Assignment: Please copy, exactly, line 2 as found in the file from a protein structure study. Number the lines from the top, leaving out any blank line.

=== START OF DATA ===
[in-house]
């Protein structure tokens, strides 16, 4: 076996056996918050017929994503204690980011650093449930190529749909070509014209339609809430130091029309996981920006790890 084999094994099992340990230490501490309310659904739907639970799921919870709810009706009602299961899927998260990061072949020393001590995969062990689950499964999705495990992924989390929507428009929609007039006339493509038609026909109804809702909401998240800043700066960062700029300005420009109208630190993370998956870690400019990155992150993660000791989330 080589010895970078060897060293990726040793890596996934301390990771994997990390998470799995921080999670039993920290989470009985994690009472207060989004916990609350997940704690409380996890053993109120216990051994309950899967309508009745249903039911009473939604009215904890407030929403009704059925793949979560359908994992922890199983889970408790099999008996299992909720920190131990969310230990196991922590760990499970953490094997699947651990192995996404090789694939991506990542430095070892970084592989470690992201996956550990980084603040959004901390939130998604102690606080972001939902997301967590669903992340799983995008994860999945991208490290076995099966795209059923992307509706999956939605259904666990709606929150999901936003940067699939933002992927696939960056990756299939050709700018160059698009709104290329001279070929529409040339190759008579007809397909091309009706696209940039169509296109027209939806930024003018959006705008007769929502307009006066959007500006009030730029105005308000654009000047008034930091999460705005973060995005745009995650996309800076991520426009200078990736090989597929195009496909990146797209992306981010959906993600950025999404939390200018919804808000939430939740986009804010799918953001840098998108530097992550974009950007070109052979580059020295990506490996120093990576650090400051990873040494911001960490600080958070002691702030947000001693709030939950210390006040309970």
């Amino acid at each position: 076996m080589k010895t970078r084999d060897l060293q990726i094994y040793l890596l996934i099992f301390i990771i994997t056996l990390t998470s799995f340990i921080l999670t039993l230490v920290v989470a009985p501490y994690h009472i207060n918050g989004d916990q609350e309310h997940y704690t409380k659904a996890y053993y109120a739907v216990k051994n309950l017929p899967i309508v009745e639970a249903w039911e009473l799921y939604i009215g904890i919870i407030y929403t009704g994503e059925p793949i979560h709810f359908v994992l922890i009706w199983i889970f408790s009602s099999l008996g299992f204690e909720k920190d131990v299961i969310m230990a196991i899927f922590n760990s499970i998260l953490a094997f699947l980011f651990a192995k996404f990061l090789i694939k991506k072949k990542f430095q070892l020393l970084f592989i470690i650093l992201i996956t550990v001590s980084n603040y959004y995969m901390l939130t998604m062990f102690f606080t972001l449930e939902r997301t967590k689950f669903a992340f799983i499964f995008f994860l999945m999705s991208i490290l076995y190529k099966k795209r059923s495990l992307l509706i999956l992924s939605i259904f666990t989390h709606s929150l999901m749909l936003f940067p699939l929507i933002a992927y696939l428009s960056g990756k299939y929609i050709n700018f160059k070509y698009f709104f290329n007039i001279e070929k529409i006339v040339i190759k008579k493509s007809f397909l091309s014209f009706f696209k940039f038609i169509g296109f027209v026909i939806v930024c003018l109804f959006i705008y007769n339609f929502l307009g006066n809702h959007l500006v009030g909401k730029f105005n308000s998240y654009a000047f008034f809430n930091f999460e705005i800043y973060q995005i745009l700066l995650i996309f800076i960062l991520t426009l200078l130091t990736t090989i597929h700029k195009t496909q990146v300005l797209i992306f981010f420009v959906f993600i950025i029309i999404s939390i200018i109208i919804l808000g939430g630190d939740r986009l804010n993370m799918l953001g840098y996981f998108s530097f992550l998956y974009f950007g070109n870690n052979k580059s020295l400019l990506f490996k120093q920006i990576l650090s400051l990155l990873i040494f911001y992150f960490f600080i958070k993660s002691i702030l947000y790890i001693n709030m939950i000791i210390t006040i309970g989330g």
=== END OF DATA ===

């Protein structure tokens, strides 16, 4: 076996056996918050017929994503204690980011650093449930190529749909070509014209339609809430130091029309996981920006790890 084999094994099992340990230490501490309310659904739907639970799921919870709810009706009602299961899927998260990061072949020393001590995969062990689950499964999705495990992924989390929507428009929609007039006339493509038609026909109804809702909401998240800043700066960062700029300005420009109208630190993370998956870690400019990155992150993660000791989330 080589010895970078060897060293990726040793890596996934301390990771994997990390998470799995921080999670039993920290989470009985994690009472207060989004916990609350997940704690409380996890053993109120216990051994309950899967309508009745249903039911009473939604009215904890407030929403009704059925793949979560359908994992922890199983889970408790099999008996299992909720920190131990969310230990196991922590760990499970953490094997699947651990192995996404090789694939991506990542430095070892970084592989470690992201996956550990980084603040959004901390939130998604102690606080972001939902997301967590669903992340799983995008994860999945991208490290076995099966795209059923992307509706999956939605259904666990709606929150999901936003940067699939933002992927696939960056990756299939050709700018160059698009709104290329001279070929529409040339190759008579007809397909091309009706696209940039169509296109027209939806930024003018959006705008007769929502307009006066959007500006009030730029105005308000654009000047008034930091999460705005973060995005745009995650996309800076991520426009200078990736090989597929195009496909990146797209992306981010959906993600950025999404939390200018919804808000939430939740986009804010799918953001840098998108530097992550974009950007070109052979580059020295990506490996120093990576650090400051990873040494911001960490600080958070002691702030947000001693709030939950210390006040309970």